Bruce Willis rhapsodized about them in Die Hard 2. Tupac rapped about them, and was killed by one.
Between cops and hip-hop stars and actual gangstas and everyday gun nuts, the reliably deadly Glock has become a generic term for all semi-automatic pistols.
“The Google or the Kleenex of firearms,” says Paul Barrett, author of The Rise of America’s Gun.
Glock is baked into the American consciousness thanks to Hollywood and lyrics that take advantage of the name’s rhymability. There is a rapper by the name of Key Glock.
A cheap device that can illegally convert a semi-automatic pistol into a fully automatic machine gun is known as a Glock switch even though the company apparently had nothing to do with its development or production.
Given Glock’s remarkable success in marketing its handguns, there has long been talk in the firearms world that the company was going to branch out into long guns, specifically into the booming market for AR-15-style semi-automatic rifles.
“For at least seven or eight or nine, maybe 10 years, these rumors have persisted,” said Ryan Busse, a former firearms company executive who is now a senior policy analyst with the Giffords Law Center and author of Gunfight: My Battle Against the Industry that Radicalized America. “The real question was why hadn’t they?”
Earlier this month, a multi-platform social media account called mrgunsngear posted what is described as a “leaked” photo of an AR-15-type rifle bearing the familiar Glock logo. HAS mrgunsngear YouTube video reports that features of the weapon as seen in the photo match a slew of patents that Glock secured in 2019. And the patents correspond to specifications listed in a British military solicitation for a new weapon for its special forces.
Glock has essentially confirmed that the photo of the military prototype is genuine, but added that there are no present plans to produce a civilian version.
“Glock is always in development of future products and technologies through the pursuit of perfection,” read a statement from the company to The Daily Beast last week. “The image shared is of a product developed for select solicitations and it is not available for the general market at this time.”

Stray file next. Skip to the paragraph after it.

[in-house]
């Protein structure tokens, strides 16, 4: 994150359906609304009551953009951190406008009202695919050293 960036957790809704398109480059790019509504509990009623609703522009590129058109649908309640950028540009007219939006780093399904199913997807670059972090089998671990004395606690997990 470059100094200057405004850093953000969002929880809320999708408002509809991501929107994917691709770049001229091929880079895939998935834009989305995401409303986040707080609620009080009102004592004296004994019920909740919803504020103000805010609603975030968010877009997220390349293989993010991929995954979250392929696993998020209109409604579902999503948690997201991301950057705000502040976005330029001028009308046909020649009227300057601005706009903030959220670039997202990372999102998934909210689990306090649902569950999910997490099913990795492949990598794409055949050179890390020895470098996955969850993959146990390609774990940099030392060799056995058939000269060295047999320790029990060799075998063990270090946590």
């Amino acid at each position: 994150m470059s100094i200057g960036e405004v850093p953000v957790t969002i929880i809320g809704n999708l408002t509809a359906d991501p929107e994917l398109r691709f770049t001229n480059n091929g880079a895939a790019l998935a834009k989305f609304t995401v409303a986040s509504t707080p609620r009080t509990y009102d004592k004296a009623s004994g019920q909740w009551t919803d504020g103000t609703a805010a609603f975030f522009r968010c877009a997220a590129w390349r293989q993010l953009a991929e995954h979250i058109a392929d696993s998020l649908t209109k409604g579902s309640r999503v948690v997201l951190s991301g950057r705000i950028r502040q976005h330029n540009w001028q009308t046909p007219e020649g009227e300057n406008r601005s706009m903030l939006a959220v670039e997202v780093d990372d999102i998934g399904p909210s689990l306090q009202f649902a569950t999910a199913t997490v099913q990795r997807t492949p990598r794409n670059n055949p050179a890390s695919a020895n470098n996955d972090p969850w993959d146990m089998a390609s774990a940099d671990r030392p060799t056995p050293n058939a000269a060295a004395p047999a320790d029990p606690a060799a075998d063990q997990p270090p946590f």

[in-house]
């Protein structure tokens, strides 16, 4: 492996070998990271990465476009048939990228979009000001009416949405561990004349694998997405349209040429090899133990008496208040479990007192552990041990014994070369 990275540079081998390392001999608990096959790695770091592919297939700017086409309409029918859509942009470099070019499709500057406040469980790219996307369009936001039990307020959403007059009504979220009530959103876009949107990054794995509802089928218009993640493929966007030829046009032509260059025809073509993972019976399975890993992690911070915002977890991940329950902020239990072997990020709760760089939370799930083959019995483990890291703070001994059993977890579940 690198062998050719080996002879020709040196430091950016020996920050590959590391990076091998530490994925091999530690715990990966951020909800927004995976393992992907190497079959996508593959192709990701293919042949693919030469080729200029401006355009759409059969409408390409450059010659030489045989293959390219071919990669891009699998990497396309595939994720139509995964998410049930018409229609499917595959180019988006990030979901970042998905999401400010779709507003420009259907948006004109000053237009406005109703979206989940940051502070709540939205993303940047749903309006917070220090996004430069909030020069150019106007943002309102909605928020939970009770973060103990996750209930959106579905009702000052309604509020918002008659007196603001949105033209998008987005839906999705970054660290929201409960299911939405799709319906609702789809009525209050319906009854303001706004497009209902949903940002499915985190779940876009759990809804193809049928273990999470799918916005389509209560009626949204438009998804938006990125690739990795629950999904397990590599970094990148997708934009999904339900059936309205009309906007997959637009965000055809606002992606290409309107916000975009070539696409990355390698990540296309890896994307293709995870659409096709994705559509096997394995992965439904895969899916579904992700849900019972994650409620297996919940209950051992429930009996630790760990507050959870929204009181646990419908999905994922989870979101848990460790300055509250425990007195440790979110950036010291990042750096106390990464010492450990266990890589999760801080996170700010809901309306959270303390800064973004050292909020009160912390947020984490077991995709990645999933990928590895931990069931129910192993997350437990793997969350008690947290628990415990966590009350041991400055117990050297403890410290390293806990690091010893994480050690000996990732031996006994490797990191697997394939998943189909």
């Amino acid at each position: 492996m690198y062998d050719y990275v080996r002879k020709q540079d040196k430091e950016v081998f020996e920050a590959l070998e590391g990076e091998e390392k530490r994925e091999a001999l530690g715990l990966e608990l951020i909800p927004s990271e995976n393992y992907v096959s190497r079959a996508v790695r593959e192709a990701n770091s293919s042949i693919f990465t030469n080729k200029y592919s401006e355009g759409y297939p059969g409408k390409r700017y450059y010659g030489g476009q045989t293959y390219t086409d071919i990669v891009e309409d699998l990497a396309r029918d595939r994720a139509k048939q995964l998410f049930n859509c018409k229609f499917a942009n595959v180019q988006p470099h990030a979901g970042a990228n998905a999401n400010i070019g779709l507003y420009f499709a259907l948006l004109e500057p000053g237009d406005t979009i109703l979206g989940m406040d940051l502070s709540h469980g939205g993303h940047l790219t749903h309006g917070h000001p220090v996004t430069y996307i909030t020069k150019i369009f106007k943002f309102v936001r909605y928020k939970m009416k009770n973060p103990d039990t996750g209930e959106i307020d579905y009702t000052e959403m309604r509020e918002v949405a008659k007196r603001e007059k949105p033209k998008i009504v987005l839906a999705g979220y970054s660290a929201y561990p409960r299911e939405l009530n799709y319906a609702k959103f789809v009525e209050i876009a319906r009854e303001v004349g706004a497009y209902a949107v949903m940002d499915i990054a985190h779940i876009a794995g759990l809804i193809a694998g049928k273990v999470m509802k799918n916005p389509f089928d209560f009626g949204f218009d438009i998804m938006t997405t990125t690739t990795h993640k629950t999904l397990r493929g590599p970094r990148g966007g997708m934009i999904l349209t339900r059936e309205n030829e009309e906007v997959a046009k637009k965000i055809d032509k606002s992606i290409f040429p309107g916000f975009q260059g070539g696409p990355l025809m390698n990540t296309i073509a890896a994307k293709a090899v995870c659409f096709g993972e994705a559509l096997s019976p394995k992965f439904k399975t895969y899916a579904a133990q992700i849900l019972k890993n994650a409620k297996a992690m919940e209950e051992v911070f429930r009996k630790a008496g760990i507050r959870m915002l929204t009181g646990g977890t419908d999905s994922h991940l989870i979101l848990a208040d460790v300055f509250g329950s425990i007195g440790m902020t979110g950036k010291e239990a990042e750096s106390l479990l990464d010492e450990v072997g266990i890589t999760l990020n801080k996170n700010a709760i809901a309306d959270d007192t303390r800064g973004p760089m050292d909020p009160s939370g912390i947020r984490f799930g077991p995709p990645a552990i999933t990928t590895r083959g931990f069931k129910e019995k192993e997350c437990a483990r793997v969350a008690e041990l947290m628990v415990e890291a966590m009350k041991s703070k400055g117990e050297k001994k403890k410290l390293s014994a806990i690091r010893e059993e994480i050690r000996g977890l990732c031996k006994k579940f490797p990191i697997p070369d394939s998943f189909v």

The statement has a high-brow tone indicative of an attitude that Busse suspects is the reason Glock has held off making an AR-15 for so long.
“Glock has always been very, very egotistical, kind of hoity-toity about everything they do,” Busse said. “You know, they’re the smart Europeans. They don’t have to build American-style guns. They do it their way. They kind of give the finger to everybody.”
But however classy, the production of military weapons is relatively low in profits and high in maddening requirements. Busse guesses that Glock will follow the same successful marketing strategy it took back in the 1980s.
“They love to use police/military biz to drive consumer sales,” Busse said in a text. “That’s been their gig for 35 years.”
If Glock decided to parlay a military contract into a consumer product, Busse feels sure the AR-15 would be a success even though there are, by his count, more than 500 companies making such assault weapons.
“I think Glock would instantly have a sizable portion of the market,” Busse said. “Glock would be an instant player with a sizable market share.”
It could become the hot new accessory in the street.
“Maybe it would increase the popularity of the guns in that sort of urban environment where we see a lot of Glocks used these days,” Busse said.
But with that popularity could come public condemnation.
Glocks have been used to horrific effect in numerous mass shootings, including one in 2011 at a “Congress on Your Corner” event in Tucson where a gunman killed six and disabled Rep. Gabby Giffords, who went on to found the gun control law center where Busse now works. A man with two Glocks killed 32 at Virginia State in 2007.
But handgun attacks with adult victims have not sparked the same outrage toward the manufacturer as makers of assault weapons have faced after their weapons were used to kill youngsters in their classrooms
Should Glock go into the AR-15 business, it would be only one mass school shooting away from finding itself widely condemned, as was Daniel Defense after one of its products was used to kill 19 students and two teachers in Uvalde, Texas, in May .
Even so, Busse hears that Glock is poised to cash in on the gun boom and produce more of the last thing we need.
“My folks inside the industry think Glock is in fact finally going to launch the AR,” Busse told The Daily Beast.
Read more at The Daily Beast.
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